Sky Captain and the World of Tomorrow (PG)
Time Out saysConran’s disappointing ’30s/’40s-set comic-book adventure is an innovative amalgam of live-action/digital-generated design, a technological breakthrough and something of an artistic disaster. Jude Law, as the Biggles-like flying ace, Joe ‘Sky Captain’ Sullivan, and Gwyneth Paltrow, as pretty US reporter, Polly Perkins, signed up to follow in the chalk-marked footsteps Bob Hoskins trod in the vastly superior ‘Roger Rabbit’, gesticulating to thin air – the so-called ‘blue screen’ – awaiting the backgrounds produced by the new generation of sfx boffins.
‘Sky Captain’s’ fascinating production history is a story in itself, involving Conran’s six years of solo flights as a one-man/one-computer outfit, before the Hollywood machine lumbered in. The idiosyncratic plethora of period imagery – inspired or captured from, notably, the William Cameron Menzies ’30s sci-fi designs for ‘The War of the Worlds’ and the gargantuan architectural compositions of ‘Metropolis’ period Fritz Lang, but also adopting the work of Humphrey Jennings, wartime adventure books, Hitchcockian close-ups, Saturday serials and the like – are a testament to the magpie nature of Conran’s graphic imagination.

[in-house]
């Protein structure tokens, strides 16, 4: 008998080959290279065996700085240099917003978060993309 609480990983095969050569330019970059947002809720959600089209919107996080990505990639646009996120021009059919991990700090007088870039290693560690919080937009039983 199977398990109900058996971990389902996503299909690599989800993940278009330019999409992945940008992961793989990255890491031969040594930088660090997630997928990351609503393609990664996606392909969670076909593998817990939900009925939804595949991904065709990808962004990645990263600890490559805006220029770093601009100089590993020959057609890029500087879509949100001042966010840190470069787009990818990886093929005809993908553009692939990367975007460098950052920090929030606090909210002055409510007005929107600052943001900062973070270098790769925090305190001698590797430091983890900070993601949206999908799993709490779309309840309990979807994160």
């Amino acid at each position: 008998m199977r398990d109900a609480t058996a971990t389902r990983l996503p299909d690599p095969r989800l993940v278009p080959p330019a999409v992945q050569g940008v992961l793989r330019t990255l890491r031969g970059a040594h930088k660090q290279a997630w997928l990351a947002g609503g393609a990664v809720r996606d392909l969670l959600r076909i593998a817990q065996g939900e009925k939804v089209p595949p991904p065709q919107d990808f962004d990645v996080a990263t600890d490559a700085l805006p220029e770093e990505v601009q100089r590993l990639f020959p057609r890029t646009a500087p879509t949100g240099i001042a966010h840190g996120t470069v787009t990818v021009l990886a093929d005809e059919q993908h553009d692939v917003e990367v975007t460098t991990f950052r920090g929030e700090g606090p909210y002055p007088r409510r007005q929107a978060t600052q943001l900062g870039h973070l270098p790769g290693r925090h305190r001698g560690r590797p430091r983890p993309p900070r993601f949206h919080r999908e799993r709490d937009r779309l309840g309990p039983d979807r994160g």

The finished product, however, is simply bewildering. The anachronistic, simplistic plot – involving the duo’s efforts to save New York City from giant robots orchestrated by a Germanic Dr Evil (re-used ’40s footage of Laurence Olivier, no less) – neither plays as witty hommage nor nostalgic Boys’ Own adventure. Worse is the cramped, presumably knowingly clichéd, dialogue which doesn’t even aspire to camp. The clincher is how the actors are reduced to puppets and ciphers; Paltrow straight-jacketed in her Hildy Johnson-style two-piece and the evidently bored Law reduced throughout half the movie to giving the gimlet eye through flying goggles. Save us, indeed.
<strong>Rating: </strong><span class='lf-avgRating'>0</span>/5